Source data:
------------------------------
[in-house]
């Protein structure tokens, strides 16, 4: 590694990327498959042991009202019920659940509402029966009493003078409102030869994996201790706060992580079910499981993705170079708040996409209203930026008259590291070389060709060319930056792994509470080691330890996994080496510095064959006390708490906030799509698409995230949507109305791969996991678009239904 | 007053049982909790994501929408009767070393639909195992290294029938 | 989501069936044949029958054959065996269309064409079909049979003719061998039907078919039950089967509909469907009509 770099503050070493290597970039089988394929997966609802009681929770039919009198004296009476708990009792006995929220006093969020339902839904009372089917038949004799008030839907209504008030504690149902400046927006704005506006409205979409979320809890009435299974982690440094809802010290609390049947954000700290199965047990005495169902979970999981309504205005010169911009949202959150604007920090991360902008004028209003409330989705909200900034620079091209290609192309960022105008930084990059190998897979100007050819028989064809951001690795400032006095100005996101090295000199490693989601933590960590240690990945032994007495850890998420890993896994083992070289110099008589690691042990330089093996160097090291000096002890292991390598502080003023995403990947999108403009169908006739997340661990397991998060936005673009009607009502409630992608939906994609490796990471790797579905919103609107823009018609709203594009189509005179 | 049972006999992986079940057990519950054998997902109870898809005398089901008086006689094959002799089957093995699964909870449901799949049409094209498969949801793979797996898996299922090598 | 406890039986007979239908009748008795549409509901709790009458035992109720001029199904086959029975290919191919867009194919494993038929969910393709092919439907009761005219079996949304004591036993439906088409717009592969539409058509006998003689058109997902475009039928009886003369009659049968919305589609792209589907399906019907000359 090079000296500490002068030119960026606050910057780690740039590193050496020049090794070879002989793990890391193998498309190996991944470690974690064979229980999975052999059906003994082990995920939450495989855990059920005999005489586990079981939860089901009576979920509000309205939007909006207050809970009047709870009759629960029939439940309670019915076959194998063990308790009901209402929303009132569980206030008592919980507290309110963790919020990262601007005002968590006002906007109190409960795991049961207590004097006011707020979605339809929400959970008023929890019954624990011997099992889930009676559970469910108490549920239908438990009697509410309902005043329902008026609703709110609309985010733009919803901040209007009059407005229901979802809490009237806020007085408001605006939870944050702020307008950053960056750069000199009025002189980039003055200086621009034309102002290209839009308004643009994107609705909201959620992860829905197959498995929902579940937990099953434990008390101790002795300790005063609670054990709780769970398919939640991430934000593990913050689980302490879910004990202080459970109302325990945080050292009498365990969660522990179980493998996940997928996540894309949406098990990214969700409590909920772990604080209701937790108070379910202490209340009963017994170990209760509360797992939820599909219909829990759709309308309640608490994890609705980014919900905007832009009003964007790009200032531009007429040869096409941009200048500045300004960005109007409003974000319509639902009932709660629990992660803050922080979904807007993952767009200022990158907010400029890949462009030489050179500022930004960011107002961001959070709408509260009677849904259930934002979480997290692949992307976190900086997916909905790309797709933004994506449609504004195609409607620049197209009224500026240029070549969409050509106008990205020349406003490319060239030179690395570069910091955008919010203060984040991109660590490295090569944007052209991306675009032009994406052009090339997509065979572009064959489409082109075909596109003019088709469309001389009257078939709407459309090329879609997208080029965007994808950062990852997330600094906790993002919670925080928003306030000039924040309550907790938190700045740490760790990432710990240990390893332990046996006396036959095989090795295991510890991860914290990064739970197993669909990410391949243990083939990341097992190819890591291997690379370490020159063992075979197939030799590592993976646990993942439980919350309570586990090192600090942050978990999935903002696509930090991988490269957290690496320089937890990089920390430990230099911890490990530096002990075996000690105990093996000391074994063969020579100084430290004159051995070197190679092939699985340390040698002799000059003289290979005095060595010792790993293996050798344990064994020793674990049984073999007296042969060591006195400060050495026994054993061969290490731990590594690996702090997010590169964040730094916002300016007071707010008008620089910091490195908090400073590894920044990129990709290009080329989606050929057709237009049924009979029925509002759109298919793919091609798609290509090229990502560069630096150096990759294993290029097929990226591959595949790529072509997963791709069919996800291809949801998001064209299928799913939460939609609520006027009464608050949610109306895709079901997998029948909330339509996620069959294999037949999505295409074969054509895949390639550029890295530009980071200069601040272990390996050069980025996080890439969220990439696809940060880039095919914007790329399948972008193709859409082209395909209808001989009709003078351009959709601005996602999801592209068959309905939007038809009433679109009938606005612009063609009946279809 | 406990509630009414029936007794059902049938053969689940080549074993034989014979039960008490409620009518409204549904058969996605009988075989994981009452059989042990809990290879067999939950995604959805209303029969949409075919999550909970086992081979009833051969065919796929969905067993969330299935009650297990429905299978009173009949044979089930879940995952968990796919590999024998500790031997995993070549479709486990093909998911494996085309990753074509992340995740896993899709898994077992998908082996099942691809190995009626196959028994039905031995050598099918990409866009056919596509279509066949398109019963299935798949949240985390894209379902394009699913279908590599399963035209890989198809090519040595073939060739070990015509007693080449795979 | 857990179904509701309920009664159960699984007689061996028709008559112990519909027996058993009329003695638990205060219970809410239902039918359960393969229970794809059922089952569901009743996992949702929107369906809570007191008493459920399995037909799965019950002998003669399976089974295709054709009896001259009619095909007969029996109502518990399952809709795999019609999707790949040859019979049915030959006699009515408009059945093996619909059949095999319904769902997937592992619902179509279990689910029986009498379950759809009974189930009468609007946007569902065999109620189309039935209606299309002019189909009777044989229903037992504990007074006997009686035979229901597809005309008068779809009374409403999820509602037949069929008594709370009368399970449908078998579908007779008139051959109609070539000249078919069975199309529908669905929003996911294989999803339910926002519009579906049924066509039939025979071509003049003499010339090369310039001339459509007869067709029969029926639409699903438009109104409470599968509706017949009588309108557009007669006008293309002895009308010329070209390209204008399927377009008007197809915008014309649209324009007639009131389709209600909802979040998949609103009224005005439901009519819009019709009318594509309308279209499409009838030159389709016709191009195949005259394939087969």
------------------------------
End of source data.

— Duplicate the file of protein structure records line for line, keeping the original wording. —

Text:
[in-house]
């Protein structure tokens, strides 16, 4: 590694990327498959042991009202019920659940509402029966009493003078409102030869994996201790706060992580079910499981993705170079708040996409209203930026008259590291070389060709060319930056792994509470080691330890996994080496510095064959006390708490906030799509698409995230949507109305791969996991678009239904 | 007053049982909790994501929408009767070393639909195992290294029938 | 989501069936044949029958054959065996269309064409079909049979003719061998039907078919039950089967509909469907009509 770099503050070493290597970039089988394929997966609802009681929770039919009198004296009476708990009792006995929220006093969020339902839904009372089917038949004799008030839907209504008030504690149902400046927006704005506006409205979409979320809890009435299974982690440094809802010290609390049947954000700290199965047990005495169902979970999981309504205005010169911009949202959150604007920090991360902008004028209003409330989705909200900034620079091209290609192309960022105008930084990059190998897979100007050819028989064809951001690795400032006095100005996101090295000199490693989601933590960590240690990945032994007495850890998420890993896994083992070289110099008589690691042990330089093996160097090291000096002890292991390598502080003023995403990947999108403009169908006739997340661990397991998060936005673009009607009502409630992608939906994609490796990471790797579905919103609107823009018609709203594009189509005179 | 049972006999992986079940057990519950054998997902109870898809005398089901008086006689094959002799089957093995699964909870449901799949049409094209498969949801793979797996898996299922090598 | 406890039986007979239908009748008795549409509901709790009458035992109720001029199904086959029975290919191919867009194919494993038929969910393709092919439907009761005219079996949304004591036993439906088409717009592969539409058509006998003689058109997902475009039928009886003369009659049968919305589609792209589907399906019907000359 090079000296500490002068030119960026606050910057780690740039590193050496020049090794070879002989793990890391193998498309190996991944470690974690064979229980999975052999059906003994082990995920939450495989855990059920005999005489586990079981939860089901009576979920509000309205939007909006207050809970009047709870009759629960029939439940309670019915076959194998063990308790009901209402929303009132569980206030008592919980507290309110963790919020990262601007005002968590006002906007109190409960795991049961207590004097006011707020979605339809929400959970008023929890019954624990011997099992889930009676559970469910108490549920239908438990009697509410309902005043329902008026609703709110609309985010733009919803901040209007009059407005229901979802809490009237806020007085408001605006939870944050702020307008950053960056750069000199009025002189980039003055200086621009034309102002290209839009308004643009994107609705909201959620992860829905197959498995929902579940937990099953434990008390101790002795300790005063609670054990709780769970398919939640991430934000593990913050689980302490879910004990202080459970109302325990945080050292009498365990969660522990179980493998996940997928996540894309949406098990990214969700409590909920772990604080209701937790108070379910202490209340009963017994170990209760509360797992939820599909219909829990759709309308309640608490994890609705980014919900905007832009009003964007790009200032531009007429040869096409941009200048500045300004960005109007409003974000319509639902009932709660629990992660803050922080979904807007993952767009200022990158907010400029890949462009030489050179500022930004960011107002961001959070709408509260009677849904259930934002979480997290692949992307976190900086997916909905790309797709933004994506449609504004195609409607620049197209009224500026240029070549969409050509106008990205020349406003490319060239030179690395570069910091955008919010203060984040991109660590490295090569944007052209991306675009032009994406052009090339997509065979572009064959489409082109075909596109003019088709469309001389009257078939709407459309090329879609997208080029965007994808950062990852997330600094906790993002919670925080928003306030000039924040309550907790938190700045740490760790990432710990240990390893332990046996006396036959095989090795295991510890991860914290990064739970197993669909990410391949243990083939990341097992190819890591291997690379370490020159063992075979197939030799590592993976646990993942439980919350309570586990090192600090942050978990999935903002696509930090991988490269957290690496320089937890990089920390430990230099911890490990530096002990075996000690105990093996000391074994063969020579100084430290004159051995070197190679092939699985340390040698002799000059003289290979005095060595010792790993293996050798344990064994020793674990049984073999007296042969060591006195400060050495026994054993061969290490731990590594690996702090997010590169964040730094916002300016007071707010008008620089910091490195908090400073590894920044990129990709290009080329989606050929057709237009049924009979029925509002759109298919793919091609798609290509090229990502560069630096150096990759294993290029097929990226591959595949790529072509997963791709069919996800291809949801998001064209299928799913939460939609609520006027009464608050949610109306895709079901997998029948909330339509996620069959294999037949999505295409074969054509895949390639550029890295530009980071200069601040272990390996050069980025996080890439969220990439696809940060880039095919914007790329399948972008193709859409082209395909209808001989009709003078351009959709601005996602999801592209068959309905939007038809009433679109009938606005612009063609009946279809 | 406990509630009414029936007794059902049938053969689940080549074993034989014979039960008490409620009518409204549904058969996605009988075989994981009452059989042990809990290879067999939950995604959805209303029969949409075919999550909970086992081979009833051969065919796929969905067993969330299935009650297990429905299978009173009949044979089930879940995952968990796919590999024998500790031997995993070549479709486990093909998911494996085309990753074509992340995740896993899709898994077992998908082996099942691809190995009626196959028994039905031995050598099918990409866009056919596509279509066949398109019963299935798949949240985390894209379902394009699913279908590599399963035209890989198809090519040595073939060739070990015509007693080449795979 | 857990179904509701309920009664159960699984007689061996028709008559112990519909027996058993009329003695638990205060219970809410239902039918359960393969229970794809059922089952569901009743996992949702929107369906809570007191008493459920399995037909799965019950002998003669399976089974295709054709009896001259009619095909007969029996109502518990399952809709795999019609999707790949040859019979049915030959006699009515408009059945093996619909059949095999319904769902997937592992619902179509279990689910029986009498379950759809009974189930009468609007946007569902065999109620189309039935209606299309002019189909009777044989229903037992504990007074006997009686035979229901597809005309008068779809009374409403999820509602037949069929008594709370009368399970449908078998579908007779008139051959109609070539000249078919069975199309529908669905929003996911294989999803339910926002519009579906049924066509039939025979071509003049003499010339090369310039001339459509007869067709029969029926639409699903438009109104409470599968509706017949009588309108557009007669006008293309002895009308010329070209390209204008399927377009008007197809915008014309649209324009007639009131389709209600909802979040998949609103009224005005439901009519819009019709009318594509309308279209499409009838030159389709016709191009195949005259394939087969």